While I wrack my brain over how to write my next big post (okay, it might not be that big), I want to make note of something that almost escaped my mind: Today is Spirit Day, which has been held the third Thursday of October every year since 2010. It’s a day set aside for LGBTQ awareness and support, and was initially created in the wake of bullying and suicide incidents among gay youth. Spirit Day is meant to honor the LGBT youth who, sadly, felt taking their own lives was the only option to end their hurt, and also to tell the LGBT youth of today who are bullied that there are those who are very supportive (the color purple is prominently used to deliver that message).
Just a couple quick thoughts to share on this Sunday afternoon. First, as I noted in my post from Friday morning, I did indeed stay away completely from Twitter all day Friday. I did so as a show of support to the “#WomenBoycottTwitter” protest meant to highlight Twitter’s inequities in applying discipline in matters of harassment and safety among its users, especially in situations where women on Twitter were being harassed and Twitter did little or nothing to punish the misogynistic men that freely hurled the abuse.
So, how did it feel, you’re asking? For me, of course, it felt somewhat liberating to be away from the 140-character universe. Rather than read and scroll ad infinitum through my Twitter timeline (both my female and male accounts), instead I checked out my Facebook accounts. Since joining Facebook this year, I’ve been rather conservative in my use of that platform (i.e. usually visiting it once or twice a day). But on Friday, Facebook served as a nice substitute. So did, Instagram, which Male Mode Me has an account on. The nice thing about Instagram is that it lets the pictures do the talking, and just like one of those fidget spinners (the big fad of 2017), the photos can be so soothing, especially when it’s a nature or broad landscape photo. Ahhh…
Let’s start off this post with a quick comic book analogy, and before you think I’m a sci-fi/comic book geek, I’m not; it’s just that I read a quick blurb about this character a long while ago and felt they were apropos for this post: In the DC Comics Universe, there is a character by the name of Luornu Durgo, a strange visitor from another planet (whoops, wrong character) where the natives had the ability to split themselves into three identical bodies at will. Luornu Durgo used that that ability to overwhelm and fight evil forces, earning her the nickname “Triplicate Girl.”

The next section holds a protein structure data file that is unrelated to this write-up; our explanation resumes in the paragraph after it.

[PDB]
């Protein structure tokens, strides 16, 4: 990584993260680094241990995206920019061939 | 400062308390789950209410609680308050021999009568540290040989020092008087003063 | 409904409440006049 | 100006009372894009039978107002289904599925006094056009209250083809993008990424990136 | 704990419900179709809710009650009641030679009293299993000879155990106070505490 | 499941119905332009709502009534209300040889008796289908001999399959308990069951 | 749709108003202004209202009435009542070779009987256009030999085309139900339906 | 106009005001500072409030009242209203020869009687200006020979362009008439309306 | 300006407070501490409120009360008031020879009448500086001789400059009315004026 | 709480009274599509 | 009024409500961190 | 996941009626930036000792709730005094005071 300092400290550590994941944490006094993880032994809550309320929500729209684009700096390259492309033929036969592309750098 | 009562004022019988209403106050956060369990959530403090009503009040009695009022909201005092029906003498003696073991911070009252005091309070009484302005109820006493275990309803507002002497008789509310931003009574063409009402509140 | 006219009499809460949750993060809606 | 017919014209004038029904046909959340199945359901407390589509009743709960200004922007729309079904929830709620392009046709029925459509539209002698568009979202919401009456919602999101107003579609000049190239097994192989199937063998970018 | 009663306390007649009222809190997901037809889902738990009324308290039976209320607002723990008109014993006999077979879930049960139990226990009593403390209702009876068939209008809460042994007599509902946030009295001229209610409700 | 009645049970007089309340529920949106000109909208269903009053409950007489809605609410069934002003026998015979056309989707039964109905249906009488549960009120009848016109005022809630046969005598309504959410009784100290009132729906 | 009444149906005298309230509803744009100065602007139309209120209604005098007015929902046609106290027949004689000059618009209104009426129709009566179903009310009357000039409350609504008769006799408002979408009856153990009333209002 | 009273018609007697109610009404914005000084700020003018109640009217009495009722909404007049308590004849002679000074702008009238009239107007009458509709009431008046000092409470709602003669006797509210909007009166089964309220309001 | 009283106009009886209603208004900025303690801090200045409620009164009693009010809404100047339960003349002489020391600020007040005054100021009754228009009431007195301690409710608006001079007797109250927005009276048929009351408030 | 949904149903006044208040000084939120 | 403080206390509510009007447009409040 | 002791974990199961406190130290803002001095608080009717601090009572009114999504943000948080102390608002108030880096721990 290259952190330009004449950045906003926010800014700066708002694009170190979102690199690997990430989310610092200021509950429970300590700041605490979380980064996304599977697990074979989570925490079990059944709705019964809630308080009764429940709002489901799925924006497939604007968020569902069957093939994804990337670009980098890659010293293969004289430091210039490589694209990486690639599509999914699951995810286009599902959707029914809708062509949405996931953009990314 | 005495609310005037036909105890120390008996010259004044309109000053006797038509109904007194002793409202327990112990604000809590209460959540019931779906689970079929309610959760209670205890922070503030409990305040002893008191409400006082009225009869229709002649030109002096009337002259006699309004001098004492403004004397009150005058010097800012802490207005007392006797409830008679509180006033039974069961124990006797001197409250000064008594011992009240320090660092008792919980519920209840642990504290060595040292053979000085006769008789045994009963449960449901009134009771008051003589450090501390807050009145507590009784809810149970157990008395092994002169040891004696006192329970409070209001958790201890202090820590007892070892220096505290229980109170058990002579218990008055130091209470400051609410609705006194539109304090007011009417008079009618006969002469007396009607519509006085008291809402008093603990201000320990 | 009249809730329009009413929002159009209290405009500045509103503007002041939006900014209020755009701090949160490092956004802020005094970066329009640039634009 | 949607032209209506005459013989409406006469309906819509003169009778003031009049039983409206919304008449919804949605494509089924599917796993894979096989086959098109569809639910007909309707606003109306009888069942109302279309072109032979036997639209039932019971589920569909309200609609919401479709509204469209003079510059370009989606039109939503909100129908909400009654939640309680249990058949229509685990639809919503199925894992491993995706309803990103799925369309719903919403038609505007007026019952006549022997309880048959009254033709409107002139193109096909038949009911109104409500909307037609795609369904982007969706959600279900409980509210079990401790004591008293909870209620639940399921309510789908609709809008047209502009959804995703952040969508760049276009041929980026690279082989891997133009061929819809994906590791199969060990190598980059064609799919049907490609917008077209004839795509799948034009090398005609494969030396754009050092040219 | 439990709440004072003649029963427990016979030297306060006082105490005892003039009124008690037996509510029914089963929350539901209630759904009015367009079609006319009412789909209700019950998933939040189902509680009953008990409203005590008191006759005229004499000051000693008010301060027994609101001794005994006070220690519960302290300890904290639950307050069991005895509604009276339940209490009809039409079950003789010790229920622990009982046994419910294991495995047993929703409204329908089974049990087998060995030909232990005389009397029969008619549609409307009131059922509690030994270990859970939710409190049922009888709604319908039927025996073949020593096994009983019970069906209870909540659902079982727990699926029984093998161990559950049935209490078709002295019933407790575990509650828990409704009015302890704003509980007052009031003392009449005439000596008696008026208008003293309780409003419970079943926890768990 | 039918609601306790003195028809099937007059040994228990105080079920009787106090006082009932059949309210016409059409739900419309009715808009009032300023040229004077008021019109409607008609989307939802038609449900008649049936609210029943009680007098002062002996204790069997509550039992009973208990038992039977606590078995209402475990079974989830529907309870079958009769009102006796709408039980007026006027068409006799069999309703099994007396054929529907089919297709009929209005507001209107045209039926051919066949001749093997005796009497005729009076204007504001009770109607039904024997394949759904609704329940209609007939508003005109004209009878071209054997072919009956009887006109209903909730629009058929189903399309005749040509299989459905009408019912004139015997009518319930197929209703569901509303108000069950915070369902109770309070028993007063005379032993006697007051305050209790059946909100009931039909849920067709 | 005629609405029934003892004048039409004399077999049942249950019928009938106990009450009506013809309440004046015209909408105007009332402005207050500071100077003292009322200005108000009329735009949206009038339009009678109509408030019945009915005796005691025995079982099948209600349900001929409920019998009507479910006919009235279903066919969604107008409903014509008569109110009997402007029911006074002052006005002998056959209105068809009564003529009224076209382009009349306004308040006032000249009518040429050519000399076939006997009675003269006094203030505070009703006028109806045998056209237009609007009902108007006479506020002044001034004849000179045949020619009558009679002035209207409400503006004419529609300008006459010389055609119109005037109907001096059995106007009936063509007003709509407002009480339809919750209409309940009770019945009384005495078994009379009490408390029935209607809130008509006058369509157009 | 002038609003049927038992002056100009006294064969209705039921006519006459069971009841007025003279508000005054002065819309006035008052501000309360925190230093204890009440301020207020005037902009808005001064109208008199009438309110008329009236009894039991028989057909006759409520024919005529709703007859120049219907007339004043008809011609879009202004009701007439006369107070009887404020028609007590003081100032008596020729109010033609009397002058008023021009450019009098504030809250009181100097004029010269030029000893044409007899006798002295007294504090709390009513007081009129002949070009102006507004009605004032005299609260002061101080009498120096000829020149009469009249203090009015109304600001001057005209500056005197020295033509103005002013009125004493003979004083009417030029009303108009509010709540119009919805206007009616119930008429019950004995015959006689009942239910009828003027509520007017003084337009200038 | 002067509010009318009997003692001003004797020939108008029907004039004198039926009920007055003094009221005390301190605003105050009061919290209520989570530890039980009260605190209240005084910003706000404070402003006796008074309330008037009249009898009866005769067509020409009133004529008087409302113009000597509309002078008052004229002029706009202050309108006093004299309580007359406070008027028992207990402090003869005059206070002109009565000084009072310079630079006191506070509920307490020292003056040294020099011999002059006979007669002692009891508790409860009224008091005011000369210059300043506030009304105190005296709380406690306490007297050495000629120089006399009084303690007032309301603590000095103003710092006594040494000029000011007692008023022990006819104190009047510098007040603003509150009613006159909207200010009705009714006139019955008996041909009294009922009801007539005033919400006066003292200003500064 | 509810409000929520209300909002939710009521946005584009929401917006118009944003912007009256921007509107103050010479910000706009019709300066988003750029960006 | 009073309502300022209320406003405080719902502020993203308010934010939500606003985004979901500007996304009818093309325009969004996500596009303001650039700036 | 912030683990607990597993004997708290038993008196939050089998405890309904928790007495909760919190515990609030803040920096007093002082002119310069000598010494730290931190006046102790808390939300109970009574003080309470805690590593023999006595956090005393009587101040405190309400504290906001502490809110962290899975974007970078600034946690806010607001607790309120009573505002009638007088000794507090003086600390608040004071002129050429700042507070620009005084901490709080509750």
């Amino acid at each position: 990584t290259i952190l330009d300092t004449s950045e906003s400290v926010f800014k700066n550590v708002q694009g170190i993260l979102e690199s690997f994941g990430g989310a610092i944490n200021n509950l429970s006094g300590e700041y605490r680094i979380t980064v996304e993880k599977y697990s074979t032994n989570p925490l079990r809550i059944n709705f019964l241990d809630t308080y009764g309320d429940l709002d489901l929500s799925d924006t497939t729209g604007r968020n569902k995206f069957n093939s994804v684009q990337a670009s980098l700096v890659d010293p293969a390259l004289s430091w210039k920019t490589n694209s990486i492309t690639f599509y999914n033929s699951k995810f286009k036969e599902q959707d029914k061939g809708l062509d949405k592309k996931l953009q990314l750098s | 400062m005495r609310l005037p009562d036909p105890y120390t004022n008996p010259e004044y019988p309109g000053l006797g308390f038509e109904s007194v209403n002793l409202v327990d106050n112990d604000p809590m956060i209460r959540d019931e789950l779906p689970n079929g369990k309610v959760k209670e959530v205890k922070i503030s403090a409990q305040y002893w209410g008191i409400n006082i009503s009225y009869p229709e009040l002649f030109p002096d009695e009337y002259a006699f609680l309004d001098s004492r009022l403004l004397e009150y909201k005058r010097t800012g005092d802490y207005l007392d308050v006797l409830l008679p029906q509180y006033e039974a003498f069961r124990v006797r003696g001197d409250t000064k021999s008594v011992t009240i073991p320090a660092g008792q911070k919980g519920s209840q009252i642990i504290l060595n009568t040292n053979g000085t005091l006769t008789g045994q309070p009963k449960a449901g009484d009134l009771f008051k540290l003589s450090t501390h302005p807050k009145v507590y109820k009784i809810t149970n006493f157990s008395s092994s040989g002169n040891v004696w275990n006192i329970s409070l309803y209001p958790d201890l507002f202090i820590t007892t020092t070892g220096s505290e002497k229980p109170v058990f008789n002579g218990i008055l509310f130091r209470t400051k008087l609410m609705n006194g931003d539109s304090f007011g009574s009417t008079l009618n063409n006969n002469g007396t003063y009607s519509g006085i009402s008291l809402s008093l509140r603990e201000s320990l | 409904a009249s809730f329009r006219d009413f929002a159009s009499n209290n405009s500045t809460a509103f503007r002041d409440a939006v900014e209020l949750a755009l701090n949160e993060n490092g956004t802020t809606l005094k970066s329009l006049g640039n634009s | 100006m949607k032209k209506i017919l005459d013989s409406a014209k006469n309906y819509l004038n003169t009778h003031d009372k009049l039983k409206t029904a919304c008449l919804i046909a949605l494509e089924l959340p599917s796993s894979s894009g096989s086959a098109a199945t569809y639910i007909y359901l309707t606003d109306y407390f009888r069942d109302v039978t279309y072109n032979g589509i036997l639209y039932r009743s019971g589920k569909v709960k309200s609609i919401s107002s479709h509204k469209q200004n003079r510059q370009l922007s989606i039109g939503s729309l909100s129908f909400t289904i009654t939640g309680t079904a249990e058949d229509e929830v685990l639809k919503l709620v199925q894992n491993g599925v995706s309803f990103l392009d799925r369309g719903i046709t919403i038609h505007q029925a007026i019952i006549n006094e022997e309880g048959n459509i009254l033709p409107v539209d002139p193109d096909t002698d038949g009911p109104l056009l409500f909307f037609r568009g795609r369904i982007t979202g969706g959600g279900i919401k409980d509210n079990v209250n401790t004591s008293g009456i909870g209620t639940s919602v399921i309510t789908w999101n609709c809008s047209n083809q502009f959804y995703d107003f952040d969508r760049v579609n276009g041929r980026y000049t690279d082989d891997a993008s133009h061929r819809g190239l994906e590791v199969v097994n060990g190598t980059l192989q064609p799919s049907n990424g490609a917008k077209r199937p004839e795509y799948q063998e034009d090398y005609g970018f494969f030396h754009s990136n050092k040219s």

Now, I imagine that Luornu Durgo could have used that multiplication ability to do other things… like, say, straighten up her house before guests came over to visit. Or… I dunno, appear in three totally separate places at once. Last week Friday, I had not one, not two, but three separate commitments occupying my entire day from pre-dawn to well past sunset. Thankfully, I didn’t have to be there all at the same time, but just the same, I felt like I had that multiplying superpower. Just call me [*insert powerful superhero music here*] Triplicate Person!
It’s Wednesday as I finish this post, and while I try to process my long weekend out of town and my return from work afterwards (a topic for a forthcoming post, I promise), let’s devote this post to the big weekend I had exactly one weekend previous — Saturday the 23rd of September, to be exact. As you can tell from this post’s title, I did indeed perform poetry as Allison once again. But was it my second performance or my third? Well, I guess some clarification is in order: The first time I performed in front of a mic was during a poetry event at Mother Fool’s back in early July. A few weeks after that, on the last Saturday night of July to be exact, I was actually back at Mother Fool’s, though not to read poetry. Instead, since it wasn’t exclusively a night of poetry, I did a little bit of freeform spoken word storytelling about how I first found that sack of women’s clothing.